While many of us consider Christmas to be the ultimate gift-giving occasion, it’s worth considering that Easter trumps it.
Across human history, different cultures have given gifts for different reasons. One ancient conviction still practiced today in some tribal cultures is the notion that “a gift is property that perishes,” as Lewis Hyde says in The Gift. That is, one gives a gift with no expectation other than it will be used up completely, whether it is food to be consumed, or a prized treasure to be passed from one family to another, or one generation to another. (This happens even within our own family traditions.)
Likewise, we heard in the January sermon on Genesis 4 how Cain and Abel’s gifts (“offerings”) to God differed. Abel’s gift was from the first-born of his flocks, while “in the course of time” Cain gave “some” of his fruits. While both brothers’ gifts was irrevocable (akin to “property that perishes”), we learned that Abel gave a “better sacrifice” from a position of faith (Hebrews 11:4), not knowing whether he would have more offspring from his flock. Moreover, Cain’s response demonstrated that his offering was given with an expectation of God’s blessing.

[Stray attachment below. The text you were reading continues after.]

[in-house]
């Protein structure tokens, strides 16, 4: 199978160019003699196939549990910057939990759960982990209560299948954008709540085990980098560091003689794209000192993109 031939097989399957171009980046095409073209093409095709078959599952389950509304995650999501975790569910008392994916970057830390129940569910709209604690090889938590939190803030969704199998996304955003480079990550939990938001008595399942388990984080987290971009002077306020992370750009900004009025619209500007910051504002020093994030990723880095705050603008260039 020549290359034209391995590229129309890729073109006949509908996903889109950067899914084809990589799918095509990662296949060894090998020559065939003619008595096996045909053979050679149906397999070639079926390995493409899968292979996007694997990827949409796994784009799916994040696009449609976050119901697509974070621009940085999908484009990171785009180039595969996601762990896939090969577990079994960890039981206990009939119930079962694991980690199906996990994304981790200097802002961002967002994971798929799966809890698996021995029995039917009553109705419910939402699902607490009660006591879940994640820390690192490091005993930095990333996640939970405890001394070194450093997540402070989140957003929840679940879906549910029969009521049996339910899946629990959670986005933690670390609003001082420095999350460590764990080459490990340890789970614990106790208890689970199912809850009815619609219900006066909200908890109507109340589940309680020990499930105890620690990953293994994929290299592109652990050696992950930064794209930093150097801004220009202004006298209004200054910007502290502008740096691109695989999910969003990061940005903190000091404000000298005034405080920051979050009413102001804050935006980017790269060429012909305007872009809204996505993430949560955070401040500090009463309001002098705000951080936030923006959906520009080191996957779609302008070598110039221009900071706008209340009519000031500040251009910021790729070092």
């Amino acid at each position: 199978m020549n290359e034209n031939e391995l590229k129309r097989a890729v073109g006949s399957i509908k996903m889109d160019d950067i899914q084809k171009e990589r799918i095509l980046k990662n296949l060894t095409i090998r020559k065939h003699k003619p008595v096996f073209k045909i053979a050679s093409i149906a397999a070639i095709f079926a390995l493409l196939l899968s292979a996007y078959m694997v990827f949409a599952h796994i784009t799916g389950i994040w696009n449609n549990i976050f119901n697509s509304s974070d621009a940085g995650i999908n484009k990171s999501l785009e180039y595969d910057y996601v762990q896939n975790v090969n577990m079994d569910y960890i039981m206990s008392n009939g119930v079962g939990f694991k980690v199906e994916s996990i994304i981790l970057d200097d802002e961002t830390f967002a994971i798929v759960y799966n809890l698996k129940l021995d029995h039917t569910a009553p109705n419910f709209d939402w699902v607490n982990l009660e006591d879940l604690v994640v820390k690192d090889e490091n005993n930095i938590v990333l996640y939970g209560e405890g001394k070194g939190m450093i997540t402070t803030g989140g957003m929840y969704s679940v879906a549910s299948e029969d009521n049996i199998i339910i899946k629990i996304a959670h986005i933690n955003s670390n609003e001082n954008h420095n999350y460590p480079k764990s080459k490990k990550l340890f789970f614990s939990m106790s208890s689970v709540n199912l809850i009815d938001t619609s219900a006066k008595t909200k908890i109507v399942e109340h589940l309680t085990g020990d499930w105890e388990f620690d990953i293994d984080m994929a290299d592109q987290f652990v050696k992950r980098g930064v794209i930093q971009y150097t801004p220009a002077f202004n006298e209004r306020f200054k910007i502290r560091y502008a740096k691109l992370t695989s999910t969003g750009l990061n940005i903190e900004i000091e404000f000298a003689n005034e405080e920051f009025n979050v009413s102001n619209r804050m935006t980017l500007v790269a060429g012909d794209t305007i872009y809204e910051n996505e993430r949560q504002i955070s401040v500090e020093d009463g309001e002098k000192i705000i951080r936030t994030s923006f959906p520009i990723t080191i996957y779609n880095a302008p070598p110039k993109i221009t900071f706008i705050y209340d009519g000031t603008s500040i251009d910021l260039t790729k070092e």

Yet on Good Friday and Easter Sunday, we see the manifestation of John 3:16 - “For God so loved the world that he gave his one and only Son, that whoever believes in him shall not perish but have eternal life.” The Father comes in the person of Jesus Christ to be a gift “that perishes” on the cross. Yet, because of Jesus’ resurrection three days later and our repentance made possible by the Holy Spirit, Jesus is our living hope, and we do not have to perish (2 Peter 3:9). The free gift to us of Good Friday and Easter Sunday is the Good News, and it is news we can share from family to family, generation to generation.
As we celebrate Easter, let’s remember to pass along the gifts we’ve been given.